Coil Split vs Coil Tap: What You Need To Know

In the realm of electric guitar tone customization, the terms “coil split” and “coil tap” are often mentioned, and sometimes confused. The debate of coil split vs coil tap is a common one among guitar enthusiasts and players looking to personalize their instrument’s sound.

While they may sound similar and are both used to modify the output of guitar pickups, the techniques are distinct in their operation and the tonal results they produce. The purpose of this article is to demystify these terms, clear up any misconceptions, and help you understand the unique benefits and characteristics of each method.

Understanding the differences between coil splitting and coil tapping is essential for any guitarist who wants to explore the full potential of their instrument. Both techniques offer a way to expand the sonic palette of a guitar, but they achieve this in different ways.

Coil splitting is a method used with humbucking pickups to create a thinner, single-coil-like sound, whereas coil tapping involves accessing a secondary “tapped” point within a single-coil pickup to produce a variation in output and tone. This article aims to provide clarity on these modifications, allowing players to make informed decisions about tailoring their guitar’s voice to their desired specifications.

Coil Split vs Coil Tap, Gibson Les Paul

Defining Coil Splitting and Coil Tapping

In electric guitars, the character of your sound is greatly influenced by whether your pickups are coil-split or coil-tapped. These are two distinct techniques that modify the pickup output and tone in different ways.

Anatomy of a Pickup

The core component of an electric guitar that transforms string vibrations into electrical signals is the pickup. Constructed primarily from tightly wound copper wire around magnetic poles, pickups capture the minute changes in the magnetic field as guitar strings vibrate. You’ll encounter two main types: single-coil pickups and humbucker pickups. Single-coils are known for their bright and crisp sound but can introduce unwanted hum. Humbuckers, featuring two coils of wire, combat this problem by “bucking” the hum, producing a warmer, richer sound.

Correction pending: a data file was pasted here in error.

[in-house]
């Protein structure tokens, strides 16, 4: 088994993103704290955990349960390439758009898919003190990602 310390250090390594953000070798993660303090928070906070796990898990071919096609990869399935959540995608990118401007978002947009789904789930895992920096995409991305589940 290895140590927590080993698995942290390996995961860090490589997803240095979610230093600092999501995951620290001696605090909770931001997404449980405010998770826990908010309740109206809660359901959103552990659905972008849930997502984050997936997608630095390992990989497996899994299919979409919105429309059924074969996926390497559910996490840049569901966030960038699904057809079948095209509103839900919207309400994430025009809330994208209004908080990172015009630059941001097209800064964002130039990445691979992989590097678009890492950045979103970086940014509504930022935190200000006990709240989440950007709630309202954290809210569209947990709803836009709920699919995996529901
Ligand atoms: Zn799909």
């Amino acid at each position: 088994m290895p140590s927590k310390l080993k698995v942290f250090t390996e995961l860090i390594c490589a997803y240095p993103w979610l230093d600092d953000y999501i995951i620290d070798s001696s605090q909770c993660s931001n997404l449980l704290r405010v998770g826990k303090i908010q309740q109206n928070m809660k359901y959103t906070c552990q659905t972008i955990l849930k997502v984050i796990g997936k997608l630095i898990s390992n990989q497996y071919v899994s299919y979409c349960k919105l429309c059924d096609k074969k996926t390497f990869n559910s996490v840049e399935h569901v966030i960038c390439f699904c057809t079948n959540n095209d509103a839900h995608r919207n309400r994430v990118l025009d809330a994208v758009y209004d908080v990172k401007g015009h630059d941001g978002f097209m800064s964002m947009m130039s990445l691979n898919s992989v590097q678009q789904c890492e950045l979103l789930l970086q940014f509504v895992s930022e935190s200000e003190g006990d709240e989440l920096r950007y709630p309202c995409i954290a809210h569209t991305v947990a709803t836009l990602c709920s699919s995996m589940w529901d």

Exploring Coil Split

Coil splitting is a technique applied to humbucker pickups. By effectively turning off one of the two coils, your humbucker mimics the characteristics of a single-coil pickup. This results in a sharper tone and reduced output compared to the full humbucker sound. The split coil offers a versatile option, giving you sounds akin to those produced by a Fender Stratocaster or Telecaster, which are famous for their single-coil configurations.

Understanding Coil Tap

Conversely, coil tapping entails accessing a secondary winding point within a pickup’s copper wire. Unlike coil splitting, coil tap doesn’t deactivate any parts of a pickup. Instead, it changes where the signal is drawn from the wire, allowing a choice between a full, high-output signal and a lower-output signal that resembles a vintage pickup. This modification gives you the flexibility to shift from a robust, modern tone to a classic sound without the need for additional pickups.

Differences Between Coil Splitting and Coil Tapping

Coil splitting and coil tapping are both methods used to alter the output and tone of your guitar pickups but achieve their effects through distinct wiring configurations. Understanding these differences can help you tailor your guitar’s sound to your exact specifications.

Related: What Are Pickup Configurations

Signal and Output Variation

Coil Splitting: This process involves a humbucker pickup, which typically uses two coils. When you opt for coil splitting, you effectively disable one of the humbucker’s coils by interrupting the connection between them. This reduces the output, resulting in a thinner, brighter tone akin to a single-coil pickup. The immediate impact is a decrease in volume and a shift towards a vintage tone characteristic of early electric guitars.

Coil Tapping: Conversely, coil tapping doesn’t silence any part of the pickup. Instead, it accesses a secondary tapping point within the wiring of a pickup. This tapping point is found partway through the pickup’s winding, providing a variation in output by utilizing fewer coil windings. The tapped signal offers a lower output, but without completely altering the fundamental character of the pickup as coil splitting does.

Tonality and Sound Differences

Coil Splitting: When you split the coil of a humbucker, the sound usually becomes significantly brighter and more transparent, mirroring the sparser winding of a single-coil. This can be ideal for genres that demand crisp, articulate lead tones like country or funk.

Coil Tapping: Tapping the pickup, on the other hand, yields a subtler tonal shift. Volume dips modestly compared to splitting, and while the tone may become thinner, it retains more warmth and complexity of the original humbucker. This is beneficial when looking for nuanced tonal variations without straying too far from a pickup’s inherent sound signature.